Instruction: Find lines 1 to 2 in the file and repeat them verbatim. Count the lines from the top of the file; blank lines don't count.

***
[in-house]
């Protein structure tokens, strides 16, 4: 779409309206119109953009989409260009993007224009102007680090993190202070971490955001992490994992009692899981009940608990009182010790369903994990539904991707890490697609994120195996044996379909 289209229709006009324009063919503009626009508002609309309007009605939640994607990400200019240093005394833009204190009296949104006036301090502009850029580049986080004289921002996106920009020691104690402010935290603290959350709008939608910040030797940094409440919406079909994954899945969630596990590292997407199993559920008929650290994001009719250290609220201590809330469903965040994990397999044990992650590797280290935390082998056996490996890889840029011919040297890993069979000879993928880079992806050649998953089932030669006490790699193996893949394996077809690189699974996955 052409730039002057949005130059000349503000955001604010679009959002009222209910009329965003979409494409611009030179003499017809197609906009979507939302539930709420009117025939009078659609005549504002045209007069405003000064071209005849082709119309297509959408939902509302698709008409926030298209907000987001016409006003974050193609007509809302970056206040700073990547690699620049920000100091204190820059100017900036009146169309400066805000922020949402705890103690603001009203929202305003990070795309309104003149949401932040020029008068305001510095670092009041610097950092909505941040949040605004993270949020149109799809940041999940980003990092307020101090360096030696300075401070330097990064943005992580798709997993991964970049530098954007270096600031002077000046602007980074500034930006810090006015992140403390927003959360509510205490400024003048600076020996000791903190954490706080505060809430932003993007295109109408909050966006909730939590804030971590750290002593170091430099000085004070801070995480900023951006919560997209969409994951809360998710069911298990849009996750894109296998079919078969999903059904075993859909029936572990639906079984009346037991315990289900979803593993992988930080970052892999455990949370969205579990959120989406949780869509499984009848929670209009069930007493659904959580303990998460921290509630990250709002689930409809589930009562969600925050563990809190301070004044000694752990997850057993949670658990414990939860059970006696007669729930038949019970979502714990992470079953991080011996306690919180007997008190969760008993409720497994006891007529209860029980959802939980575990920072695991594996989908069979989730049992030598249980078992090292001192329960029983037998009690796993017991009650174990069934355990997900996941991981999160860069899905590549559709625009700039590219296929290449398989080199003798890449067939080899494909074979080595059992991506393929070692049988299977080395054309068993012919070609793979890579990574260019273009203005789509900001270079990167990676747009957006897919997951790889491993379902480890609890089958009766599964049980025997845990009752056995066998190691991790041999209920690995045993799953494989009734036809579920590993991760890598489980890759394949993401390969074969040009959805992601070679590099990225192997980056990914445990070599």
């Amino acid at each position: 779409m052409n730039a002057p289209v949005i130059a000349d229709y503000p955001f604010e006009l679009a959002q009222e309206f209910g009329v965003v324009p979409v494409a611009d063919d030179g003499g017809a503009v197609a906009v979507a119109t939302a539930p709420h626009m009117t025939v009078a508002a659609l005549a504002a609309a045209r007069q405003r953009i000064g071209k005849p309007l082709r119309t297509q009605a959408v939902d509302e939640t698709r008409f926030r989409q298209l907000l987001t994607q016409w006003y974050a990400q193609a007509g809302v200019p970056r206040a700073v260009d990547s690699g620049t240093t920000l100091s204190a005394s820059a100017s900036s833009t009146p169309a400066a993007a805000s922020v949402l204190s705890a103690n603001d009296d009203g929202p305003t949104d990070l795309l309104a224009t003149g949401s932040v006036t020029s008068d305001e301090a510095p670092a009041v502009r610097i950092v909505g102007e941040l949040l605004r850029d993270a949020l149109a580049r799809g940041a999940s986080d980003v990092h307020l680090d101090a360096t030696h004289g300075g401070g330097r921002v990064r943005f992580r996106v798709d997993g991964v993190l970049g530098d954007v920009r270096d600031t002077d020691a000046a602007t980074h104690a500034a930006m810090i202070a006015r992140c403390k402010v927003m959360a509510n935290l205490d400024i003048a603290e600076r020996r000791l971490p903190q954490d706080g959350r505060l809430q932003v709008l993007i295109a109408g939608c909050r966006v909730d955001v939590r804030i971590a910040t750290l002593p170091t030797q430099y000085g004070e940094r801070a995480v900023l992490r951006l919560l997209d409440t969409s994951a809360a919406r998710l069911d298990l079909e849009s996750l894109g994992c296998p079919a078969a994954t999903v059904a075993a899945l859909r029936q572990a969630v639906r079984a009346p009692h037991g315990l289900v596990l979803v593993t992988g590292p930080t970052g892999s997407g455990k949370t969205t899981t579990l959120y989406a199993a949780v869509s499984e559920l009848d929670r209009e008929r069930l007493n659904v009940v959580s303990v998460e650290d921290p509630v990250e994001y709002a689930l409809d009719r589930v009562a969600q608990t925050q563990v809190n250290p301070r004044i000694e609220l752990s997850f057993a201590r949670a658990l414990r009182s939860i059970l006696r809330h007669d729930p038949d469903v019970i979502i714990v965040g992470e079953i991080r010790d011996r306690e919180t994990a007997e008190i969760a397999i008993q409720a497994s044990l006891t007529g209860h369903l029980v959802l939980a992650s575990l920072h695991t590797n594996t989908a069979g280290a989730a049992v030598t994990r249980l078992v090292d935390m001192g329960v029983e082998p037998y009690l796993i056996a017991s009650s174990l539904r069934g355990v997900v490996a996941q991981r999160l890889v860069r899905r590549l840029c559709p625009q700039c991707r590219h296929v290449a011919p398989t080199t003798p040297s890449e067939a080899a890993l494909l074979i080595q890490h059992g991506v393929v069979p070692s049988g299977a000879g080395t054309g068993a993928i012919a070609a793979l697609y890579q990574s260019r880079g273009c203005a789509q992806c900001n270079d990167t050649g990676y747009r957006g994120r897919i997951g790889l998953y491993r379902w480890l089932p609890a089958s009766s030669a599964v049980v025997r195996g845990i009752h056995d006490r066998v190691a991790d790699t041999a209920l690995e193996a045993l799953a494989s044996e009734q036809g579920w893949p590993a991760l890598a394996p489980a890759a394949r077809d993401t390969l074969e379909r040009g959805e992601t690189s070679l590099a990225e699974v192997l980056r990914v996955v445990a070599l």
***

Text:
[in-house]
């Protein structure tokens, strides 16, 4: 779409309206119109953009989409260009993007224009102007680090993190202070971490955001992490994992009692899981009940608990009182010790369903994990539904991707890490697609994120195996044996379909 289209229709006009324009063919503009626009508002609309309007009605939640994607990400200019240093005394833009204190009296949104006036301090502009850029580049986080004289921002996106920009020691104690402010935290603290959350709008939608910040030797940094409440919406079909994954899945969630596990590292997407199993559920008929650290994001009719250290609220201590809330469903965040994990397999044990992650590797280290935390082998056996490996890889840029011919040297890993069979000879993928880079992806050649998953089932030669006490790699193996893949394996077809690189699974996955 052409730039002057949005130059000349503000955001604010679009959002009222209910009329965003979409494409611009030179003499017809197609906009979507939302539930709420009117025939009078659609005549504002045209007069405003000064071209005849082709119309297509959408939902509302698709008409926030298209907000987001016409006003974050193609007509809302970056206040700073990547690699620049920000100091204190820059100017900036009146169309400066805000922020949402705890103690603001009203929202305003990070795309309104003149949401932040020029008068305001510095670092009041610097950092909505941040949040605004993270949020149109799809940041999940980003990092307020101090360096030696300075401070330097990064943005992580798709997993991964970049530098954007270096600031002077000046602007980074500034930006810090006015992140403390927003959360509510205490400024003048600076020996000791903190954490706080505060809430932003993007295109109408909050966006909730939590804030971590750290002593170091430099000085004070801070995480900023951006919560997209969409994951809360998710069911298990849009996750894109296998079919078969999903059904075993859909029936572990639906079984009346037991315990289900979803593993992988930080970052892999455990949370969205579990959120989406949780869509499984009848929670209009069930007493659904959580303990998460921290509630990250709002689930409809589930009562969600925050563990809190301070004044000694752990997850057993949670658990414990939860059970006696007669729930038949019970979502714990992470079953991080011996306690919180007997008190969760008993409720497994006891007529209860029980959802939980575990920072695991594996989908069979989730049992030598249980078992090292001192329960029983037998009690796993017991009650174990069934355990997900996941991981999160860069899905590549559709625009700039590219296929290449398989080199003798890449067939080899494909074979080595059992991506393929070692049988299977080395054309068993012919070609793979890579990574260019273009203005789509900001270079990167990676747009957006897919997951790889491993379902480890609890089958009766599964049980025997845990009752056995066998190691991790041999209920690995045993799953494989009734036809579920590993991760890598489980890759394949993401390969074969040009959805992601070679590099990225192997980056990914445990070599």